So what is it that qualifies a musical performance as interpretive as opposed to it being completely improvised? And how might we understand the role of implicit musical constraints in the face of the more explicit requirements found in a set of instructions? The distinction between the concepts of instruction and constraint is an issue that dominates discussions surrounding the relative openness of musical texts, and therefore their ultimate interpretation by performing musicians. Understanding a musical text as a set of explicit instructions provided to performers, the term interpretation implies a balance between fidelity to these instructions, and the injection of significant performative and stylistic understandings of the composer’s intentions by the musician. In addition, the relationship between adhering to and interpreting instructions is often heavily dependent upon the stylistic norms of the musical period in which the work was written (as is often the case in the performance of ‘classical’ music). In this context, interpretation defines the process by which any gaps in communication between composer and performer are made sense of in light of accumulated cultural and stylistic norms. In this respect, the musical text (score) communicates the requirements of the work as articulated by the composer, whilst the musical and cultural context in which the work resides provides further constraints on any reasonable and/or correct interpretation of it.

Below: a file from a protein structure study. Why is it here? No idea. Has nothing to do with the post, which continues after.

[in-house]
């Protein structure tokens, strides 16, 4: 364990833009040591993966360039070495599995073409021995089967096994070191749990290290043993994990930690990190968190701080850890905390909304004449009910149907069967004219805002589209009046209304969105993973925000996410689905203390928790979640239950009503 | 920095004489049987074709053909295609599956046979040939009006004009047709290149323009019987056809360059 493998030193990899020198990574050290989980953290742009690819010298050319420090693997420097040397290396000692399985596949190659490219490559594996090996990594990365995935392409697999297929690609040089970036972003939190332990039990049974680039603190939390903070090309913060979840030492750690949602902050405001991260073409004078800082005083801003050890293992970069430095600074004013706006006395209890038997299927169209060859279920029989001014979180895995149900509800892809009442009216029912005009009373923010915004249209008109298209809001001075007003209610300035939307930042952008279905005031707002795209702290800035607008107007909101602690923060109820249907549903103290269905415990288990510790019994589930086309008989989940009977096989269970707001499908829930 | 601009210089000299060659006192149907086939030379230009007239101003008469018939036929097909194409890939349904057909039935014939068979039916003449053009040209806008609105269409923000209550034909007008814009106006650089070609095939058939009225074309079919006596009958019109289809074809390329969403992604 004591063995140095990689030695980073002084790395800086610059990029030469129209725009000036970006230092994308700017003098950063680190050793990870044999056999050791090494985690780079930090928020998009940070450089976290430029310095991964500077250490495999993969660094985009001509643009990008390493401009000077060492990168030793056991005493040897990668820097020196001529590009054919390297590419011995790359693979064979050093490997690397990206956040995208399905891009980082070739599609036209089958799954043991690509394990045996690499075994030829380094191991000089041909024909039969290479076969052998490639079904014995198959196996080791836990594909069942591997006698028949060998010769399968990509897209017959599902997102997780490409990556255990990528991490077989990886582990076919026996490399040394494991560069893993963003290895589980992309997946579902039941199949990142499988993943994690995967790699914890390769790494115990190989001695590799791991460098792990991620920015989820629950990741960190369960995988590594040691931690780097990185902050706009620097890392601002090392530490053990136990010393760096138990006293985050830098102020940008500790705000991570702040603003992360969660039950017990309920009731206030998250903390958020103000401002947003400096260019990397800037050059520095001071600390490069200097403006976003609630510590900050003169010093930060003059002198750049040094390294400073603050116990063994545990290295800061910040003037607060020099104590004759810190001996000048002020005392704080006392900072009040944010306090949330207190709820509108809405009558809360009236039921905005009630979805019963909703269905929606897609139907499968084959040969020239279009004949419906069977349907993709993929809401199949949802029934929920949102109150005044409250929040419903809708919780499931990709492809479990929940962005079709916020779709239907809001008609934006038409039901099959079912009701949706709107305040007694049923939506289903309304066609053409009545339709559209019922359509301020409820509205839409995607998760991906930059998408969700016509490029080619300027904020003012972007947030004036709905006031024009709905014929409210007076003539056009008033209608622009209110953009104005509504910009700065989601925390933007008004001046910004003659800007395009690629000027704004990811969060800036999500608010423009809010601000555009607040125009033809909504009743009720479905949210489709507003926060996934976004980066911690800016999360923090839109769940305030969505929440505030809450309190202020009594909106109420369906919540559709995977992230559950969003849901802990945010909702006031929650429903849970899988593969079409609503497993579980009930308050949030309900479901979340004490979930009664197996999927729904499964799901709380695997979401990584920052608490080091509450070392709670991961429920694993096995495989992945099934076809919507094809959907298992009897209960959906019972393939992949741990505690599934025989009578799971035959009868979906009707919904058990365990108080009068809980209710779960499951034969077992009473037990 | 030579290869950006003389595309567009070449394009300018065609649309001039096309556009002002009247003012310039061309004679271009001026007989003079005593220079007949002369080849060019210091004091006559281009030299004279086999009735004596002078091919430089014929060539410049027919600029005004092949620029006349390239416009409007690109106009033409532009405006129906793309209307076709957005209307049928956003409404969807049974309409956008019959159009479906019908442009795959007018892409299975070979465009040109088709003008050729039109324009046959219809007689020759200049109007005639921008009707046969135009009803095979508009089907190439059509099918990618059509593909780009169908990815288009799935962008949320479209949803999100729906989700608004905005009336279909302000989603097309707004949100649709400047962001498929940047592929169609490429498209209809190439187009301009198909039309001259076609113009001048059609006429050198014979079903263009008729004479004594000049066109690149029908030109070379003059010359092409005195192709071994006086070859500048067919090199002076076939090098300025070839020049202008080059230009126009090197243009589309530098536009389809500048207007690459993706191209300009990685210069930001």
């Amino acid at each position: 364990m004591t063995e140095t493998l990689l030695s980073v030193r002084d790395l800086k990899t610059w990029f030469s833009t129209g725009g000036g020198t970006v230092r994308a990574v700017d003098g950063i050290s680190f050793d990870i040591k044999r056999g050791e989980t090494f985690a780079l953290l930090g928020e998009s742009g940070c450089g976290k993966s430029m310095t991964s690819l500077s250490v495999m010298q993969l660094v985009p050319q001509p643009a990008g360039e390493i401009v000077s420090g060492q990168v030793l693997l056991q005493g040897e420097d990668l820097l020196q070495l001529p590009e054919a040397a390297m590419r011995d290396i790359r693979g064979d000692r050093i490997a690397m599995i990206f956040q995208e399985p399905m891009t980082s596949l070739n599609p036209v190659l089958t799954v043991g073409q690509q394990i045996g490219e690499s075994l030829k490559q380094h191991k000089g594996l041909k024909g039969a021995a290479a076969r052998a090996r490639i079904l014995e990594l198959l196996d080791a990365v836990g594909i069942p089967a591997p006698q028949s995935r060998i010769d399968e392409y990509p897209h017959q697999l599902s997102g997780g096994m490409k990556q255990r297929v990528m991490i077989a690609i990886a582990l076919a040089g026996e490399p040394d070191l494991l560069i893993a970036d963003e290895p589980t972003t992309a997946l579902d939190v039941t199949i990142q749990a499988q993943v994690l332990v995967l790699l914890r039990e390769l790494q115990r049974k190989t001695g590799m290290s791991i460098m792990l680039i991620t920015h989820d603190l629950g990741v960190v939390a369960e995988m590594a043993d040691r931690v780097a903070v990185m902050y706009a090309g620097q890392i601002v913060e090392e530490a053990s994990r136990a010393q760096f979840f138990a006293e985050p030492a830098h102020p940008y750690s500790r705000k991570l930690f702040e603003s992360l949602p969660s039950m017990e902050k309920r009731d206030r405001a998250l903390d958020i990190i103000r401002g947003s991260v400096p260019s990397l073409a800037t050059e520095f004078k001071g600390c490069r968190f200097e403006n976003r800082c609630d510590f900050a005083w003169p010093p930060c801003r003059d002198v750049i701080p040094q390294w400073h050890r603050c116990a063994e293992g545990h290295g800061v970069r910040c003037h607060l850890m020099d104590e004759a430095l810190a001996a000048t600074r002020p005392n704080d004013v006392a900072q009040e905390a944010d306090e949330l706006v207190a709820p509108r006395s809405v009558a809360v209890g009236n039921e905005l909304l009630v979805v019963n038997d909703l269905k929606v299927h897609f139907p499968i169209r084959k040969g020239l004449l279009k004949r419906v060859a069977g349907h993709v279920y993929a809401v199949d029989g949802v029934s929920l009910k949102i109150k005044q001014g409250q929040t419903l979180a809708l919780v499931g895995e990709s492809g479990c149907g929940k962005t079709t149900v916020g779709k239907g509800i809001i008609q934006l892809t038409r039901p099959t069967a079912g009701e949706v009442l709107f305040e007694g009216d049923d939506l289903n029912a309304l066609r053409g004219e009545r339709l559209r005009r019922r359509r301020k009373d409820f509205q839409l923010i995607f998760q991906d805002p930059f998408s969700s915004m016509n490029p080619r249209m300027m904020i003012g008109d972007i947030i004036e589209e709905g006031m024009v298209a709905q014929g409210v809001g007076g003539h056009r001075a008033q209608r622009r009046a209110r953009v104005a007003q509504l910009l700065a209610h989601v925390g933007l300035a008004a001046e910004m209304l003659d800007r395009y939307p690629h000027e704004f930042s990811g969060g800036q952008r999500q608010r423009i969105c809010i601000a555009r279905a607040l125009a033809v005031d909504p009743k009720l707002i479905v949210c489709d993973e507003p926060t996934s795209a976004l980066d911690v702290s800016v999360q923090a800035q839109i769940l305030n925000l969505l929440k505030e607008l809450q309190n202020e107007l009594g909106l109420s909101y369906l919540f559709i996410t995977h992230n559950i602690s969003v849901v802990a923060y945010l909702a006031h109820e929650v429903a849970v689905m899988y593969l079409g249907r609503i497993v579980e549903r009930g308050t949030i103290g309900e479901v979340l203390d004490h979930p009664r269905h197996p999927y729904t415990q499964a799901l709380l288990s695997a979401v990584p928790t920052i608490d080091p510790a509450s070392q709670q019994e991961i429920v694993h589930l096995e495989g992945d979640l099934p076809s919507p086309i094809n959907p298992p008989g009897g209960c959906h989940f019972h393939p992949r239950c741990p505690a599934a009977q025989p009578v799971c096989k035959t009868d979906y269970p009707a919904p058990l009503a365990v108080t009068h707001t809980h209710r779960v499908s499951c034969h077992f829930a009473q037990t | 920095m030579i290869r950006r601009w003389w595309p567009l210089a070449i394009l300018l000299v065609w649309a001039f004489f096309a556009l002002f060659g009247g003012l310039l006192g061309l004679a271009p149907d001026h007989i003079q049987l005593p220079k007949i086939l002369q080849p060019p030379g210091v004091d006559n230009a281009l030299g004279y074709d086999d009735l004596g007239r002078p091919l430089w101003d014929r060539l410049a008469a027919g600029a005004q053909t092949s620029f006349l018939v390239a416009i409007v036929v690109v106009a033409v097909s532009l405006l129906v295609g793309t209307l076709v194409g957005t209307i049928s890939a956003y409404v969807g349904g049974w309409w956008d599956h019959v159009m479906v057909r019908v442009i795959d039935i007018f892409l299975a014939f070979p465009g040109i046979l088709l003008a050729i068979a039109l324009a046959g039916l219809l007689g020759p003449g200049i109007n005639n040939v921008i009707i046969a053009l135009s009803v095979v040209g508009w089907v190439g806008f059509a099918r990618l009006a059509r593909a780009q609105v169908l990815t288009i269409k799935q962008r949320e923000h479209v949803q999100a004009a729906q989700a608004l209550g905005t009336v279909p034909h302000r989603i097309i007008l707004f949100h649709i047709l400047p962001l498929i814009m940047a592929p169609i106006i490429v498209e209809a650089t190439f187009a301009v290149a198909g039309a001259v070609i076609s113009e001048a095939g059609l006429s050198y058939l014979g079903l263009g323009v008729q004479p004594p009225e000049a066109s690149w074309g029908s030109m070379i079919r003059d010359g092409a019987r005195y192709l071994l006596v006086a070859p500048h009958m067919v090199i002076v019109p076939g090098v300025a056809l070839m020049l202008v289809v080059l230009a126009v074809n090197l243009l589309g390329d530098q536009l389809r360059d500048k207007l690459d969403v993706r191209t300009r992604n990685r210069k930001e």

It follows from this that the more unequivocal a text appears as a form of instruction, and the more significant the weight of cultural conventions associated with that text, the less interpretive flexibility is offered to the performer in creating their own personal ‘reading’. As more ambiguous forms of musical text, graphic scores are often provided to performers with no accompanying instructions or performance direction. Although such scores may not communicate explicit performance requirements of the work to the performer, given their identity as scores these objects still exist as forms of musical text to be interpreted. Graphic scores range from a set of symbolic instructions that leave levels of freedom within certain musical parameters, to objects of immense interpretive flexibility (such as in Cornelius Cardew’s Treatise, for example). In the latter case, the notion of interpretation rests upon the performer developing explicit rules and procedures in order to realise the musical work. Arrangements of graphic symbols such as those found in Treatise therefore become the catalyst for the creation of a personalised musical and sonic grammar in response to the text. Rather than acting as direct instructions, such scores provide a set of loose constraints that anchor a musician’s interpretive decisions; choices that are both guided by their own personal musical vocabulary, and the cultural and stylistic context of experimental musical performance.